Global Order & Tax Romance

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Tangential Laterality; Dramatic Realness / TL;DR Issue #3

TL;DR is our way of bringing you condensed versions of recent news stories. Each edition contains just two stories that we believe are worth your time. We promise you should be able to digest these bite-size summaries in just under 3 minutes!

Check out past issues here.

The quest for global affection

Think of it as a reality TV dating show, but instead of finding true love, it’s the West and China vying for the affection of 4 billion people. These are citizens in non-aligned countries, whose leaders have chosen to remain neutral in the Sino-American contest.

The scale and heft of the non-aligned powers are massive. They include over 100 countries, including India, Brazil and Qatar. The 25 biggest economies represent 45% of the world’s population and their share of global GDP is more than that of the EU.

They seek deals across the geopolitical divide for technologies and items such as semiconductors and weapons. Advocates for globalisation, they are shaped by their desire for national development and are ruthlessly pragmatic. They also want more say in world affairs.

Even though they desire to remain neutral, both the West and China are striving to gain their favour. For China, it’s yet another way to resist American pressure, while the West sees their support as a means to legitimise the international order it leads.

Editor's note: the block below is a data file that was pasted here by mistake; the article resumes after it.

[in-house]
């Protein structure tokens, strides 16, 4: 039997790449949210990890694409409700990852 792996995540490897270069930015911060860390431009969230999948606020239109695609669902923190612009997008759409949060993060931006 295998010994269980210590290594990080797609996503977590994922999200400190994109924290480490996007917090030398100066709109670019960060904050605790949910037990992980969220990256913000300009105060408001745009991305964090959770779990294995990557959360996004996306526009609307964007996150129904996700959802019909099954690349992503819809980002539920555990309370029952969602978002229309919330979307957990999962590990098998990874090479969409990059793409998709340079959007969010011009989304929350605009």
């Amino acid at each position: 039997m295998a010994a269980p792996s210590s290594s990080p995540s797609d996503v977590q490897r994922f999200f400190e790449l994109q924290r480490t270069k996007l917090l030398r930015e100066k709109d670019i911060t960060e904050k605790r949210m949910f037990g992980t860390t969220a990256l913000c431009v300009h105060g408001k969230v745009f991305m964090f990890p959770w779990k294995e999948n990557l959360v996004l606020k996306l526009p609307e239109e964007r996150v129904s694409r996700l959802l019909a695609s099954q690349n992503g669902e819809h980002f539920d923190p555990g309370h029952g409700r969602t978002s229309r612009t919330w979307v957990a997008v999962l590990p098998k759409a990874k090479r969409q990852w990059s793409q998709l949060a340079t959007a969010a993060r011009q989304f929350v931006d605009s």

China is flexing its financial muscle, funding activities to transform a country’s economy. For the West, and in particular the US, they’re trying to impress by sending high-level government individuals (such as Vice President Kamala Harris) to spend quality time with leaders in places it has neglected.

However, non-aligned countries see Western leaders as hypocrites, only reacting to issues that benefit them. Meanwhile,

China could find itself in a classic gold digger scenario, pouring money and resources in a relationship that may not yield loyalty from the other party.

It remains to be seen who will get to ride off into the sunset.

The emerging world order will affect various issues, from global governance, technology and innovation, to cultural and social issues. What do you think are some of the potential implications?

Finding love while filing taxes

Bless Singapore and its efficiencies – working adults rarely have to worry about filing their taxes. Unfortunately, the same cannot be said for the US, where tax season can be the most dreaded time of year.  To solve this, a Brooklyn-based art collective launched ‘Tax Heaven 300’, a free dating sim game whose tagline is ~love and taxes forever my heart~.

The game features a pink-haired character named Iris, whose dream is to “meet that special someone…and file their tax return”. She’s not just a “delightful girl about town”, but also knowledgeable in income taxes. At each date, she’ll ask about your life and finances (fun fact: her origin story titled ‘For All of Time and Taxes’ is published on Wattpad).

Granted, there are limitations to the game, such as privacy concerns as it does ask for personal and financial information. However, it is played offline, and the output is a PDF document which must then be printed and mailed to the IRS.

Gamification is not a new concept. Major brands such as Starbucks, Nike and Duolingo use it to transform loyalty programs. Applying it to navigate real-life responsibilities though is something new and exciting.

Experts suggest that gamification fulfils ‘genuine human needs that the real world is unable to satisfy’. What other aspects of our day-to-day life could we gamify?

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